The "hispanic" category is misleading and confused. For US populations, "hispanic" typically refers to a range of mestizo populations from Mexico and Central America. It can also refer to Cuban immigrants, Puerto Rican immigrants, Europeans with Spanish names or to blacks with Spanish sounding names.

As one would expect with such a confused category, crime and poverty rates associated with a high "hispanic" percentage are mixed.
As with the hispanic category, the "Asian" category can refer to a wide range of population groups, from East Asians to South Asians to Southeast Asians, etc. In general, areas with higher "Asian" population percentages tend to have less crime and higher income.
Murder Rate per 100,000 in Large Cities

Trulia Crime Maps
The above map has a link to the Trulia.com crime map website, which will provide you with an incredible amount of "neighborhood-level" detail for crime in whichever city you select. Very useful for planning activities, and neighborhoods to avoid.

Crime rates in the US tend to be higher in cities -- particularly in cities with high black populations and high mestizo populations, with low European and Asian populations.
This map of Chicago gives an idea of the level of segregation one can find within US cities, over 40 years after affirmative action and desegregation policies were put in place. In high black percentage areas and neighborhoods within cities, crime and poverty rates tend to be significantly higher than in areas where black population percentages are lower. That simple fact goes a long way toward explaining the voluntary segregation one finds -- those who can move away from the crime and poverty tend to do so.

If black crime were eliminated from US crime statistics, violent crime rates in the US would be comparable to those in the most peaceful of European states.

More information, taken from official US government crime statistics, on racial disparities in US crime:
  • Blacks are seven times more likely than people of other races to commit murder, and eight times more likely to commit robbery.
  • When blacks commit crimes of violence, they are nearly three times more likely than non-blacks to use a gun, and more than twice as likely to use a knife.
  • Hispanics commit violent crimes at roughly three times the white rate, and Asians commit violent crimes at about one quarter the white rate.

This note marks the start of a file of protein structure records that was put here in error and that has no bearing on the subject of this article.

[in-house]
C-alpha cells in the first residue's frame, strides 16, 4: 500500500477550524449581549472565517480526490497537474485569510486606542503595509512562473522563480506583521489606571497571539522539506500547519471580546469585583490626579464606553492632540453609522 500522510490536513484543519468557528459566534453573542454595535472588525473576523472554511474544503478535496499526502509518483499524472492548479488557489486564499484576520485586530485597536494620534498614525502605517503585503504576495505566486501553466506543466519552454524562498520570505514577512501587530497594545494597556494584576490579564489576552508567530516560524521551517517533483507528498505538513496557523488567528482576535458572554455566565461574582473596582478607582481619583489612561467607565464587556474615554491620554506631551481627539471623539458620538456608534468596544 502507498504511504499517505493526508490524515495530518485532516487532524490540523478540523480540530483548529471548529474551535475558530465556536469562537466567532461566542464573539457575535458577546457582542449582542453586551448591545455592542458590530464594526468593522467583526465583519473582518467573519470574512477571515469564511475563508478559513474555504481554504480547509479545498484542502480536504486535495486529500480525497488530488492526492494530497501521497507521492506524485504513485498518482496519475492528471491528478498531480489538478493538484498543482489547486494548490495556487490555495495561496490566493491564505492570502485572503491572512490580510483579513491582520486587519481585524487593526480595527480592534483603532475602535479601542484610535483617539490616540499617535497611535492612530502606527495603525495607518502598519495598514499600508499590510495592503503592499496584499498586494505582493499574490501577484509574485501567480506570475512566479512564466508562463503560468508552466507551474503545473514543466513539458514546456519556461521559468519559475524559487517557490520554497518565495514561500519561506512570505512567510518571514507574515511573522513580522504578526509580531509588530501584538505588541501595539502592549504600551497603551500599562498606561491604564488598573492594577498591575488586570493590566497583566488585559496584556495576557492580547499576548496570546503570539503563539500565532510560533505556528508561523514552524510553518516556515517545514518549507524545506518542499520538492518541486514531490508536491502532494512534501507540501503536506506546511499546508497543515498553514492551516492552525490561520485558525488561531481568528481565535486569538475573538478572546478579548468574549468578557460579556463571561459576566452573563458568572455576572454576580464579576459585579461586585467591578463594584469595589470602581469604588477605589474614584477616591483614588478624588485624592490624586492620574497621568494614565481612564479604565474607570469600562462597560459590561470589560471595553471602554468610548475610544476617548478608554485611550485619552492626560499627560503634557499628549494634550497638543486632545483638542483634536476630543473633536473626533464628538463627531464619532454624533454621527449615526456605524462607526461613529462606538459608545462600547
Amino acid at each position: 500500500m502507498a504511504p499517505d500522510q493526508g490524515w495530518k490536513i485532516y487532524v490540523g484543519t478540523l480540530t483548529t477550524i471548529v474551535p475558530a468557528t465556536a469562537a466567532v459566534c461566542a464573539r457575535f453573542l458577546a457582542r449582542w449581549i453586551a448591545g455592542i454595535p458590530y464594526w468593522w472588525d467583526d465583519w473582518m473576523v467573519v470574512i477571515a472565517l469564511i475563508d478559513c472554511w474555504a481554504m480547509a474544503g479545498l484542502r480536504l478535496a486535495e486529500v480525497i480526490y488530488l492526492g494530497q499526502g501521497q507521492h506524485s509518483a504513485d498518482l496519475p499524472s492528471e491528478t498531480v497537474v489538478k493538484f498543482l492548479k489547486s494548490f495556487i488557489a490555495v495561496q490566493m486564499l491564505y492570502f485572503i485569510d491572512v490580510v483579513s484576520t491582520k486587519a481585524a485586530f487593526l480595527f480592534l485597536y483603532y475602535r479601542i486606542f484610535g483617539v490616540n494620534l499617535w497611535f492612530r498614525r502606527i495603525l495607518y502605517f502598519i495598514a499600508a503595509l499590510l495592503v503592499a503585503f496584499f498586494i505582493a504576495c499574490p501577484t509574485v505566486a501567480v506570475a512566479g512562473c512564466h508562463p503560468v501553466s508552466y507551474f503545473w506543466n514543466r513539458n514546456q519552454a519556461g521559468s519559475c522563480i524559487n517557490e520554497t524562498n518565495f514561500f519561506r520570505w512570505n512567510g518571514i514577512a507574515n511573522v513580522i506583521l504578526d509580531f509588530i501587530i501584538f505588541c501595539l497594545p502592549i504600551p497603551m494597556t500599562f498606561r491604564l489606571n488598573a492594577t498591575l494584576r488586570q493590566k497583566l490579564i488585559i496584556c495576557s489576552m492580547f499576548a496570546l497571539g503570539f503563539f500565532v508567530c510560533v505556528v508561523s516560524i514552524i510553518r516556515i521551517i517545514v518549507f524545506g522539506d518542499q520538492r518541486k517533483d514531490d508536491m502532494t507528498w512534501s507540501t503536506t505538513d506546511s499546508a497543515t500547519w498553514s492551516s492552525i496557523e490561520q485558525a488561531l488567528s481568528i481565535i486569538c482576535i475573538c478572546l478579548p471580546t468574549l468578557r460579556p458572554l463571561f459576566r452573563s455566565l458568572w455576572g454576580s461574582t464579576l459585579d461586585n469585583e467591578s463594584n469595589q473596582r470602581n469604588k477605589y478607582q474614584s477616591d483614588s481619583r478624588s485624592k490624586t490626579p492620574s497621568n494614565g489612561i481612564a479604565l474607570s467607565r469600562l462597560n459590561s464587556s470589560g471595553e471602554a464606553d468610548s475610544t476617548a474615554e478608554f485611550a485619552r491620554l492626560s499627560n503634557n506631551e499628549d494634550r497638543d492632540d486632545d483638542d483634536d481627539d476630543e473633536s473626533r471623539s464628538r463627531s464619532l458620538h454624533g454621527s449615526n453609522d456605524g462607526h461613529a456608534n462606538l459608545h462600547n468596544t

• The single best indicator of violent crime levels in an area is the percentage of the population that is black and Hispanic.
_Color of Crime
Download full PDF report: Color of Crime

America is a complex mix of peoples, varying widely by geography and by sub-regions within particular regions and cities. Rates of poverty, crime, corruption etc. vary widely across the regions of the US. Some of these differences can be associated with differences in racial and cultural compositions of these different regions and sub-regions.

If you are planning a visit to the US, please take these differences into account in your planning, for your own safety. If you are planning to re-locate to the US, or are re-locating from one area within to the US to another, please consider the issues presented here, for your own and your families' sakes.

Of course, it could be a lot worse. We could be talking about South Africa:
With 50 murders and 40 ‘culpible homicides’ a day, South Africa has the world’s highest daily violent-death rates.

By comparison, the United States’ city of New Orleans, which holds the dubious distinction of being the ‘murder capitol of the USA,’ records 80 murders A YEAR. _Source
More: The global crime rate map (Economist via Mises Institute) and Wikipedia crime rate table below, may provide a foundation for understanding patterns of crime within different populations within the US:

 El Salvador[7][8]66
 Saint Kitts and Nevis[7]38
 Trinidad and Tobago[12][13]37
 South Africa[14]32
 Dominican Republic[7]25
 Saint Lucia[7]25
 Saint Vincent and the Grenadines[7]22
 Costa Rica[7][8]11
 Antigua and Barbuda[7]6.8
 United States[19]4.8
The Wikipedia table above lists intentional homicides per 100,000 population. It is hampered by the fact that many of the third world nations of the world are unable to maintain accurate statistics of this nature, and tend to understate their own murder and homicide rates as an inadvertent routine. Leave it as an exercise to guess which nations that should be listed prominently near the top, are not.